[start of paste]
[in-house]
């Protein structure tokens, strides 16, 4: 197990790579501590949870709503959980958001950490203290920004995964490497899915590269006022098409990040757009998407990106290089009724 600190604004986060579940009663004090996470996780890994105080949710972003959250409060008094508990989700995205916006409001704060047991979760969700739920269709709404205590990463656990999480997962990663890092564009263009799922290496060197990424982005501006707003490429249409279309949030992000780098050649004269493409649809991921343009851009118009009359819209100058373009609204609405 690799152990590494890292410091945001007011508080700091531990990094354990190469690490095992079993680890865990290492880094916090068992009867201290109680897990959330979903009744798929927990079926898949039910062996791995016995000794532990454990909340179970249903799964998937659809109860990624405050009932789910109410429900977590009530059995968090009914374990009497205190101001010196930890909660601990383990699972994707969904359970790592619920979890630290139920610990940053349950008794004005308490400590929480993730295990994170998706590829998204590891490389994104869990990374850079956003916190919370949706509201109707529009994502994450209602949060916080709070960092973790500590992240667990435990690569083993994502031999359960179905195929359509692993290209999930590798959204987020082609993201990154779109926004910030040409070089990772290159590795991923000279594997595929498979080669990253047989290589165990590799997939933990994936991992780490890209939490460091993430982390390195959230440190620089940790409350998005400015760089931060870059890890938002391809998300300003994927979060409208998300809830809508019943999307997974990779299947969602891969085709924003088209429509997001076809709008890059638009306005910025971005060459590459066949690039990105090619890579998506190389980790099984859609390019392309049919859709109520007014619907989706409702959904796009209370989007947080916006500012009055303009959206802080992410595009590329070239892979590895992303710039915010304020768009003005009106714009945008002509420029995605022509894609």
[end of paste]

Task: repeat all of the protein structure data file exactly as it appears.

[in-house]
């Protein structure tokens, strides 16, 4: 197990790579501590949870709503959980958001950490203290920004995964490497899915590269006022098409990040757009998407990106290089009724 600190604004986060579940009663004090996470996780890994105080949710972003959250409060008094508990989700995205916006409001704060047991979760969700739920269709709404205590990463656990999480997962990663890092564009263009799922290496060197990424982005501006707003490429249409279309949030992000780098050649004269493409649809991921343009851009118009009359819209100058373009609204609405 690799152990590494890292410091945001007011508080700091531990990094354990190469690490095992079993680890865990290492880094916090068992009867201290109680897990959330979903009744798929927990079926898949039910062996791995016995000794532990454990909340179970249903799964998937659809109860990624405050009932789910109410429900977590009530059995968090009914374990009497205190101001010196930890909660601990383990699972994707969904359970790592619920979890630290139920610990940053349950008794004005308490400590929480993730295990994170998706590829998204590891490389994104869990990374850079956003916190919370949706509201109707529009994502994450209602949060916080709070960092973790500590992240667990435990690569083993994502031999359960179905195929359509692993290209999930590798959204987020082609993201990154779109926004910030040409070089990772290159590795991923000279594997595929498979080669990253047989290589165990590799997939933990994936991992780490890209939490460091993430982390390195959230440190620089940790409350998005400015760089931060870059890890938002391809998300300003994927979060409208998300809830809508019943999307997974990779299947969602891969085709924003088209429509997001076809709008890059638009306005910025971005060459590459066949690039990105090619890579998506190389980790099984859609390019392309049919859709109520007014619907989706409702959904796009209370989007947080916006500012009055303009959206802080992410595009590329070239892979590895992303710039915010304020768009003005009106714009945008002509420029995605022509894609």